My landlord? What was he doing here at six in the morning? What was he saying?
Was he drunk?
 

I listened closer. "...know yer in dere, ya lowneck. I'm giving ya da shovel! I'm sick of
hearing from da neighbors about yer motors and high-speed radio and bongos. Do me a
favor and get da hell out!"
 

Footsteps crunched down the driveway. A car door thunked shut and an engine noise
roared away.
 

Oddly enough, I was relieved. I had really wanted to move closer to town, anyway. And
this was a good reason. Good motivation. Rents on the East Side are comparable, and I could
even walk to work. Lots more going on, too. Night life, bars, movies and maybe I would
meet more girls, or at least one.
 

Then my rhapsodic line of thinking nose-dived again: What if someone had been killed?
Would they link it to me? Was I in big trouble? And where the hell was Bob?
 

But no, I decided to put it out of my mind. With quick resolve, I began loading my few
worthwhile possessions into my Hyundai to take a fast, perhaps permanent, vacation back
home.
 

As I packed, I also decided I would call White Goods Repair later and tell my boss I had
been called back to Dayton on emergency family business. That should work.

* * *

I hurtled down an endless runway, amid the steady whine of tires chewing up the
concrete miles and the choppy roar of the half-open window, trying to drive faster than I
could think. I kept the radio off. Hearing even the smallest number of casualties would
have sent me over the edge, literally, the car snapping through the guardrail like it was
tinsel. Airborne, to land . . . where?

* * *

It was almost dinner time by the time I swung the cheap, foreign-made car onto
my parents driveway, and I realized I didn't have a cover story. What if they knew?
Would they turn me in? I resolved to wing it.
 

Daisy began yipping as I walked into the living room; then she recognized me, and
launched herself toward me, tail spinning like a propeller. Dad and Sis were sitting on the
sofa, drinking glasses of lemonade and reading big picture books about dinosaurs and
geography.
 

They looked up, surprised.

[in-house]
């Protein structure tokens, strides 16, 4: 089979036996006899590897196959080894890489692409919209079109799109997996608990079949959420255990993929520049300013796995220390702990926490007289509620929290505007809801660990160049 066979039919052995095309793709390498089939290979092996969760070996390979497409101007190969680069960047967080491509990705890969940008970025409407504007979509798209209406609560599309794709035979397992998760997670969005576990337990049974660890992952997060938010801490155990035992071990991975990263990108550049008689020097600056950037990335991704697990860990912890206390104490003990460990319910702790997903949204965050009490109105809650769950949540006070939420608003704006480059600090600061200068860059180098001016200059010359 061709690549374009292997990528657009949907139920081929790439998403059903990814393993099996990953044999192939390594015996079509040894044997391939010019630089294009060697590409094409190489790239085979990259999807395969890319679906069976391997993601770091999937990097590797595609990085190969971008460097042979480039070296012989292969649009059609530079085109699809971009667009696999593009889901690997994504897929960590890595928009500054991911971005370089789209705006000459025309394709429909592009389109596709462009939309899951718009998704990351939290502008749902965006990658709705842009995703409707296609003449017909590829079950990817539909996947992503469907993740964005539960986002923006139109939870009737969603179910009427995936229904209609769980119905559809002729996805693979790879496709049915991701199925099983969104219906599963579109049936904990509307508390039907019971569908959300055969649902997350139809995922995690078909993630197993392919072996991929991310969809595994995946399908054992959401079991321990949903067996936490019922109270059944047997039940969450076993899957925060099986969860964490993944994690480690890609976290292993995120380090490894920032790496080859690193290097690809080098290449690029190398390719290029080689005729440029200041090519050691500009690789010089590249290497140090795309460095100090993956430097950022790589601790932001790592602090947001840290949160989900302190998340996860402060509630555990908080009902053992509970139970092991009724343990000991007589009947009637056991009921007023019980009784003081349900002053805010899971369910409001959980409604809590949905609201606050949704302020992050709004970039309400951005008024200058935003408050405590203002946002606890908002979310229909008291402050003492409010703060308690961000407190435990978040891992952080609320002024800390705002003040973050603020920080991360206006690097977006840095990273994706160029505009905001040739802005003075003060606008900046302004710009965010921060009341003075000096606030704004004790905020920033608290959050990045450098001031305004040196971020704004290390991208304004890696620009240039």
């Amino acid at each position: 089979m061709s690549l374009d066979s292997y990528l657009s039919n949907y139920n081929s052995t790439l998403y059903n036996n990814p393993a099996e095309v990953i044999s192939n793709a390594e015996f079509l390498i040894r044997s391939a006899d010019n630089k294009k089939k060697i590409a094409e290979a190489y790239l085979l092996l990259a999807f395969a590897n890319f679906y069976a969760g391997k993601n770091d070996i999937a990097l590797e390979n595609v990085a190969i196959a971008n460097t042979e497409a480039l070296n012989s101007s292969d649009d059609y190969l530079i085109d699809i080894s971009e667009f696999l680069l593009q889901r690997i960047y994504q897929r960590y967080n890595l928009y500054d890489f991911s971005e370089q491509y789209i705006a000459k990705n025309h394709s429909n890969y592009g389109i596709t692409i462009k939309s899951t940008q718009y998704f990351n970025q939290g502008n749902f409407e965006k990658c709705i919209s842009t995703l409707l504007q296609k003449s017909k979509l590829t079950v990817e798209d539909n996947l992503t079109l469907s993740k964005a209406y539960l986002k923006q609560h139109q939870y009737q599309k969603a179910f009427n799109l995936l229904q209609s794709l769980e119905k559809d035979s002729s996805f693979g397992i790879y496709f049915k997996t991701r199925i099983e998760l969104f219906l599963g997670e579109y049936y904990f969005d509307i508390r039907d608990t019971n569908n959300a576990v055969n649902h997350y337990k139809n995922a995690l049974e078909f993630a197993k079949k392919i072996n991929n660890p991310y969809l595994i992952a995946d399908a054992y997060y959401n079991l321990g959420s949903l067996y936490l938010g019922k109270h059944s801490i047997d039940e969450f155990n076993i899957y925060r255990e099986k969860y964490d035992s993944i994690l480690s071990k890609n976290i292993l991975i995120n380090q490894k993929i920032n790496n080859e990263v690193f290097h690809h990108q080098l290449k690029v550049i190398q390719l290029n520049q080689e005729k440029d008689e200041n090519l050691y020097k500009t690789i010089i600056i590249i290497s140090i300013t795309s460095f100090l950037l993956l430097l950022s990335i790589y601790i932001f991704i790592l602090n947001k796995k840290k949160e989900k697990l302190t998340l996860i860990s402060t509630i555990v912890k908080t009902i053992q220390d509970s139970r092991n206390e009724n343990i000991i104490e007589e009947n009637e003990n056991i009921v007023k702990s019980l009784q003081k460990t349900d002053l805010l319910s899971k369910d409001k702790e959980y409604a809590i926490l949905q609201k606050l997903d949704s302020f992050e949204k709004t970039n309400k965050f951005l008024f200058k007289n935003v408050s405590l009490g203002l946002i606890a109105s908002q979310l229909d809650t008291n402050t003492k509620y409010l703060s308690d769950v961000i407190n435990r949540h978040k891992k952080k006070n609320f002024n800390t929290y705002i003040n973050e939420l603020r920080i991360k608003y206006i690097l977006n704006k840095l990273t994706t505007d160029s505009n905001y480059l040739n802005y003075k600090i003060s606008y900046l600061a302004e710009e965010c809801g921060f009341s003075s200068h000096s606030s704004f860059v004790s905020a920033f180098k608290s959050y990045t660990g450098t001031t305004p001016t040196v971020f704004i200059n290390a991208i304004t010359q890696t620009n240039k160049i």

"Chuck, what brings you home besides your car?" Dad said.
 

I paused, and then blurted it out. "I had to get away. That rocket that crashed in
California; it was mine."
 

Sis just looked at me, stunned. Dad said: "Trouble with the autopilot, I'll bet. Maybe we
could go over your blueprints after dinner?"
 

"Okay," I said, feeling my fears already beginning to abate. "But tell me," I said,
looking back and forth at Dad and Sis, "did you hear. . . were there any casualties?"
 

Dad stuck his lower lip out in brief concentration. "I don't think so."
 

I heaved a sigh.

* * *

Over dinner, Mom, Dad, Sis, and I managed to laugh off the whole episode. "You
should have seen me trying to contact the rocket over the AM radio, flipping the dial every
which way. Oh, you would have died," I said with a chuckle. Tremulous relaxation
pervaded me, and a sound night's sleep was beginning to look possible.
 

The room eased into silence. Daisy's head was on my lap, her teary, brown eyes looking
up patiently.
 

I cleared my throat, and ventured: "Things had been going so well, even flawlessly. But
I guess that's life: Suddenly, no dream, and no best friend. I know where the rocket is now
what's left of it, anyway but I never did find Bob."
 

"Well, son. At least you tried. We may never know what happened to Bob, but I guess
this puts the kibosh on any further plans to conquer space on your own." He admonished
me with one sadly-but-lovingly raised eyebrow.
 

I smiled back, but shook my head slowly. "No can do, Dad. I'm going for a Moon shot
next."   

Story and illustration copyright 1994 by Andrew G. McCann planetmag@aol.com